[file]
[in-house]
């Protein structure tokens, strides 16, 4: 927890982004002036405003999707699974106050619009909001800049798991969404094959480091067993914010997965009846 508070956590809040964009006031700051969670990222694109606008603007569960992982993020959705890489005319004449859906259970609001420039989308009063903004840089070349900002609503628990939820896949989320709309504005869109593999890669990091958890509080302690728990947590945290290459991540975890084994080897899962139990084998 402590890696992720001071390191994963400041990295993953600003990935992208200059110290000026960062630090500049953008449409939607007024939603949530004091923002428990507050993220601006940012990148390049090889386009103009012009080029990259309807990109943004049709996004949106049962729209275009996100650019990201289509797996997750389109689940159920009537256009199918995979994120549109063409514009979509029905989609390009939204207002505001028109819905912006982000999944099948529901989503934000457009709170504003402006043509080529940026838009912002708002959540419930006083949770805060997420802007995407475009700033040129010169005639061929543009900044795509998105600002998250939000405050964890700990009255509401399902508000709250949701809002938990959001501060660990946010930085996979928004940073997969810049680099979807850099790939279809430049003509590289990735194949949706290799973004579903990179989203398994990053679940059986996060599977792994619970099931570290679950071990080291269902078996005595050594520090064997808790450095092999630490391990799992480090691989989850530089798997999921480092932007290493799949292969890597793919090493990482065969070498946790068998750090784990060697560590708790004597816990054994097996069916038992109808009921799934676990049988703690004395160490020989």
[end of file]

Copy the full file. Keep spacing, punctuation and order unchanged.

[in-house]
């Protein structure tokens, strides 16, 4: 927890982004002036405003999707699974106050619009909001800049798991969404094959480091067993914010997965009846 508070956590809040964009006031700051969670990222694109606008603007569960992982993020959705890489005319004449859906259970609001420039989308009063903004840089070349900002609503628990939820896949989320709309504005869109593999890669990091958890509080302690728990947590945290290459991540975890084994080897899962139990084998 402590890696992720001071390191994963400041990295993953600003990935992208200059110290000026960062630090500049953008449409939607007024939603949530004091923002428990507050993220601006940012990148390049090889386009103009012009080029990259309807990109943004049709996004949106049962729209275009996100650019990201289509797996997750389109689940159920009537256009199918995979994120549109063409514009979509029905989609390009939204207002505001028109819905912006982000999944099948529901989503934000457009709170504003402006043509080529940026838009912002708002959540419930006083949770805060997420802007995407475009700033040129010169005639061929543009900044795509998105600002998250939000405050964890700990009255509401399902508000709250949701809002938990959001501060660990946010930085996979928004940073997969810049680099979807850099790939279809430049003509590289990735194949949706290799973004579903990179989203398994990053679940059986996060599977792994619970099931570290679950071990080291269902078996005595050594520090064997808790450095092999630490391990799992480090691989989850530089798997999921480092932007290493799949292969890597793919090493990482065969070498946790068998750090784990060697560590708790004597816990054994097996069916038992109808009921799934676990049988703690004395160490020989």